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When (and by how much) will shippers shift to the spot market?

Compared to current contract rates, spot rates can offer shippers deep discounts. When will they take advantage of them?

After a record year of freight demand in 2021, carriers playing in the spot market benefited from a blank check when naming rates. The federal stimulus enabled consumers to pay off a mountain of credit card debt and, with cash to spare and little else to do, they turned to online shopping and ramped up spending on durable goods such as furniture and home appliances. 

Meanwhile, capacity was quite limited. Many carriers had exited the industry during the most recent downturn in 2019, while others left during the tumultuous period at the start of the pandemic in 2020. Of those remaining, many had not yet migrated to the markets where demand was highest, like Los Angeles. 

SONAR: OTVI.USA (blue; right axis) and OTRI.USA (green; left axis). Volatility for volumes and rejections throughout the pandemic. At the height of the boom for consumer goods, rejection rates hit almost 30%. 

In short, there was a great mismatch between supply and demand that allowed carriers (and brokers) to reap record profits from increasingly desperate shippers.

After a year of dealing with supply chain headaches, shippers broadly elected to raise their contract rates. Consequently, contract rates began to rise in the fall 2021 and really took off at the beginning of 2022. At the start of March, when spot rates began to experience a slower rate of growth, contract rates had risen more than 23% on a yearly basis.

SONAR: RATES.USA. Baseline view of the spread between dry van contract and spot rates. As of July 2022, the spread is wider than April 2020 during the economic lockdowns. 

Even without any external influences from the economy at large, these rising contract rates would have effected lower tender rejections. Lower tender rejections would have meant fewer loads falling to the spot market, which in turn would have caused spot rates to cool.

Shippers are finding themselves with the pricing power that until recently belonged to carriers. In their next bid cycle, shippers will likely push for lower contract rates. 

But shippers also have the freedom to take advantage of discounted rates from carriers in the spot market — just as carriers once sought higher spot rates from shippers.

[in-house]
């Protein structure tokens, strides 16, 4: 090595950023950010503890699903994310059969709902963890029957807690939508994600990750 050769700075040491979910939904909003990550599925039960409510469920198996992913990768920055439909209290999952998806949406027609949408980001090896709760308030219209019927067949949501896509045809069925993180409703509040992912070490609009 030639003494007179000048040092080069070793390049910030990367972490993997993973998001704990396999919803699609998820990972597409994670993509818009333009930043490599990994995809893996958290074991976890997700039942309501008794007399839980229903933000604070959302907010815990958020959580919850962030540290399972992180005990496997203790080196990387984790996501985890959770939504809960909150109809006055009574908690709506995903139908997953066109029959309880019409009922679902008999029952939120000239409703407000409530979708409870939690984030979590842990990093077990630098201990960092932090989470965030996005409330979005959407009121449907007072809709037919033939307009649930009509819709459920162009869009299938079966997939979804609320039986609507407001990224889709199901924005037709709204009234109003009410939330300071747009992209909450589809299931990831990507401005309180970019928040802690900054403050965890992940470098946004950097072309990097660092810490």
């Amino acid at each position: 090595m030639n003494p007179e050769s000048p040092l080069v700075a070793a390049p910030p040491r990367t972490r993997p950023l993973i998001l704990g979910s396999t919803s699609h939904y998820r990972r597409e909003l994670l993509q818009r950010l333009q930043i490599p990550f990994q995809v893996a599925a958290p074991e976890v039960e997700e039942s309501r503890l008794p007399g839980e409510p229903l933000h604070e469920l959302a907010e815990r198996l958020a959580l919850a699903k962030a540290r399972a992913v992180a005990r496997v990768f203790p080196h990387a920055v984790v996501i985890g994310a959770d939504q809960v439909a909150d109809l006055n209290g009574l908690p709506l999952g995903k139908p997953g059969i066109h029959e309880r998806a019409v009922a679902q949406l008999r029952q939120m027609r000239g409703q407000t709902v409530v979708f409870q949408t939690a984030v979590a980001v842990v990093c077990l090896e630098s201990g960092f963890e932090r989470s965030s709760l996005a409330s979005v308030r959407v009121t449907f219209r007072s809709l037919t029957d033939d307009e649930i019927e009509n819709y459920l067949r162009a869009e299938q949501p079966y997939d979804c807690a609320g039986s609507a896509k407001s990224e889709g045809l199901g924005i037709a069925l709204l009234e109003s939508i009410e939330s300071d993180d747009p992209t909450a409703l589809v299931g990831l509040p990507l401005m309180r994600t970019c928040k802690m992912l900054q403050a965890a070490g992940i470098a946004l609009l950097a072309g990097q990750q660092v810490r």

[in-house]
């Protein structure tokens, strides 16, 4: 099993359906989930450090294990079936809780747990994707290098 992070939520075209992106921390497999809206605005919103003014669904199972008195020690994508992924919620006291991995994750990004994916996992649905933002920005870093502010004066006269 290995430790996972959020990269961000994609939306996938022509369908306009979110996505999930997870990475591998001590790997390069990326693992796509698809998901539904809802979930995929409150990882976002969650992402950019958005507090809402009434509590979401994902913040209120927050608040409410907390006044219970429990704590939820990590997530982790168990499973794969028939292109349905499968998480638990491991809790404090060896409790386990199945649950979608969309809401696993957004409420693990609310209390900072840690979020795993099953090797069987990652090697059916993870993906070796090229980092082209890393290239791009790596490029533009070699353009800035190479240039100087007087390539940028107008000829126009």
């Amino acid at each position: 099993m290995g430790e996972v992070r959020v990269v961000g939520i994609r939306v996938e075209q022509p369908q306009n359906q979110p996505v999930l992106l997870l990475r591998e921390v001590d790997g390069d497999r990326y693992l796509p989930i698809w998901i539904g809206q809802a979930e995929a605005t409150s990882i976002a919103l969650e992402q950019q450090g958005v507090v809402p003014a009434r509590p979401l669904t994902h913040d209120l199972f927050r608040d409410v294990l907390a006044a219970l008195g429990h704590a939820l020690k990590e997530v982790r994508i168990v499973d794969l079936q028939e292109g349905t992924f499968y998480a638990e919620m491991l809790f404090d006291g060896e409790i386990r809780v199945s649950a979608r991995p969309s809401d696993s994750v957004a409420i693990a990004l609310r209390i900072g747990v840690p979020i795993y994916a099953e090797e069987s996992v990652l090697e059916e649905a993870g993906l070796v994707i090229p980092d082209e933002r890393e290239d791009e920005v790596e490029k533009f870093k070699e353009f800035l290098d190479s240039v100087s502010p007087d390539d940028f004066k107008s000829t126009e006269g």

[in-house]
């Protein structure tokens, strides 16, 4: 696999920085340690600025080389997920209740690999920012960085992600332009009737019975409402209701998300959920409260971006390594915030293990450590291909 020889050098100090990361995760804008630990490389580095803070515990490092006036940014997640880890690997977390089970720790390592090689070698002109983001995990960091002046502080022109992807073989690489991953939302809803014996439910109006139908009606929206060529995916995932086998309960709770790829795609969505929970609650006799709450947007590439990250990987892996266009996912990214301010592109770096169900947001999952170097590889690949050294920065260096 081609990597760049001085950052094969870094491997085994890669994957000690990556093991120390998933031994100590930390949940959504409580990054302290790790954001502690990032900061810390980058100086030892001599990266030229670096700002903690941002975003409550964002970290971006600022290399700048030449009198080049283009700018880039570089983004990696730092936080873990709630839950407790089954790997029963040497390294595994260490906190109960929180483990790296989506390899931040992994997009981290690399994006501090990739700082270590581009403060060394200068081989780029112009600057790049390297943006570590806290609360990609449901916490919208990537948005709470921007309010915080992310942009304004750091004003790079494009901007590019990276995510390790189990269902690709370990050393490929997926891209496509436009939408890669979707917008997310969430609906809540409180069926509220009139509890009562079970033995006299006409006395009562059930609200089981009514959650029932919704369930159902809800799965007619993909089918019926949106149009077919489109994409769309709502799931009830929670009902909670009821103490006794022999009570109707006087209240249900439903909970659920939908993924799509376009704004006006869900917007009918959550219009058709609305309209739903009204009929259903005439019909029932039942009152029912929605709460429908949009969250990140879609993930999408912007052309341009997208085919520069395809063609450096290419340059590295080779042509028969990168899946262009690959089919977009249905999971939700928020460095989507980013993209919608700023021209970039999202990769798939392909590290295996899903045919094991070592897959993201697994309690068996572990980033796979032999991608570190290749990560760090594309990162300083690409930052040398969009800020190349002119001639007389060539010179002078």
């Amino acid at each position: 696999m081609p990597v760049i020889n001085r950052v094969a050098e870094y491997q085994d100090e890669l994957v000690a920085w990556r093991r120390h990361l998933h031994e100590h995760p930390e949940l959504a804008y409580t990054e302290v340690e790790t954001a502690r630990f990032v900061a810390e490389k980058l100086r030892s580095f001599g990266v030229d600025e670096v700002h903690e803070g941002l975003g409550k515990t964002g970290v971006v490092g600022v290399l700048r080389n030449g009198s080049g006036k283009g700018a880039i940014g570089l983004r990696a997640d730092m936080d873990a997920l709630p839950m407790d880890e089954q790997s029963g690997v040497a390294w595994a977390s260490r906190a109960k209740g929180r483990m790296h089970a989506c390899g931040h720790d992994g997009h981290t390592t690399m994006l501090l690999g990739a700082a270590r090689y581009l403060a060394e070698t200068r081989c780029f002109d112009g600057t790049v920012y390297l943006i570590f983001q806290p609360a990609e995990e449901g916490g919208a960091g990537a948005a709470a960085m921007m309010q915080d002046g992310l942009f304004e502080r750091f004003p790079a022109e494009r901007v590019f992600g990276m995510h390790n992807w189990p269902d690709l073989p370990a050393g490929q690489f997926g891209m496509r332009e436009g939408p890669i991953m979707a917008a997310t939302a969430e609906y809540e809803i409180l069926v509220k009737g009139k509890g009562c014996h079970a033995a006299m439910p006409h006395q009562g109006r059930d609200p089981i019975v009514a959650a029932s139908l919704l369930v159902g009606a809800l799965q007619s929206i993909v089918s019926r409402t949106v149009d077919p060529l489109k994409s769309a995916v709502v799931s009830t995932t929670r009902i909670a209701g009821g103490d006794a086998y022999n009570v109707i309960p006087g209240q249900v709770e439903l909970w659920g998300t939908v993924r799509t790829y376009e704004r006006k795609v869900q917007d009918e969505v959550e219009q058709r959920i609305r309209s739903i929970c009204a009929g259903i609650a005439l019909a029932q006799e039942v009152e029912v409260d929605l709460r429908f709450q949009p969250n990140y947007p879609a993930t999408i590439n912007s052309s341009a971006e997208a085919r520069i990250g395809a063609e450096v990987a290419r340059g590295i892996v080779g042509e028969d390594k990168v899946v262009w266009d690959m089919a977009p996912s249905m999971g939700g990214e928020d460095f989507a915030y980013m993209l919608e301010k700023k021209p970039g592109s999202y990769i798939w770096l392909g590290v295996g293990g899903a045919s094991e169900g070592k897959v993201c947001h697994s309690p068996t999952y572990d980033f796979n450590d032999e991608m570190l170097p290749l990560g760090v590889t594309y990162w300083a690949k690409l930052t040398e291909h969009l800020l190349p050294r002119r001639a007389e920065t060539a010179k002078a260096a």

Spot vs. contract: 2022 survey results

In June, FreightWaves conducted a survey of 1,364 shippers, carriers and freight brokers to learn more about current attitudes toward the spot market.

Brokers and carriers slightly underestimate shippers’ willingness to move their loads to the spot market. A majority from all three parties, however, agree spot rates only need to be 11% to 20% under contract rates before shippers start to shift their habits.

Source: FreightWaves’ 2022 spot vs. contract rates survey.

When it comes to seeking discounts in the spot market, shippers are more cautious about long-term pricing trends than some brokers and carriers assume. Nearly one-fourth of shippers say contract rates need to outpace spot rates for three to four months, whereas only one-fifth of brokers and carriers believe that waiting period is necessary.

Nevertheless, almost one-half of shippers, brokers and carriers agree that one to three months is an acceptable time frame before pulling the trigger.

Source: FreightWaves’ 2022 spot vs. contract rates survey.

Want to read more? The full results of the survey, including future expectations for layoffs, spot rates and volume, can be found in the Freight Intel Group whitepaper, “2022 Spot vs. Contract Survey,” which can be downloaded here.

For more information on the FreightWaves Freight Intel Group, please contact Michael Rudolph at [email protected], Tony Mulvey at [email protected], Joe Antoshak at [email protected] or Kevin Hill at [email protected].


  1. John

    Rates have to go up since fuel surcharge prices don’t cover what the driver loose everytime they haul cheap freight. Everything for a truck has doubled or tripled in price what the truck makes .I been trucking for 44 years and it just keeps getting worse every day one of these days we are going to show everyone how we can play hard ball we are the most important working class in the world without trucks the economy will die

    1. Chris

      I can’t tell you how many driver I spoke to last year, that bragged about how much money they were making, and they wipe their butts with 100 dollar bills. There are ebbs and flows, drivers need to learn how to run their businesses better and save their money for the lean times, like everyone else in the country has to do from time to time. Cost of living has gone up for us too and yet we are not getting the same increases in our pay either.

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Michael Rudolph

Michael Rudolph is a research analyst at FreightWaves and is a former freight broker. Prior to entering the logistics industry, Michael worked in academia. He holds an MA from the University of Chicago.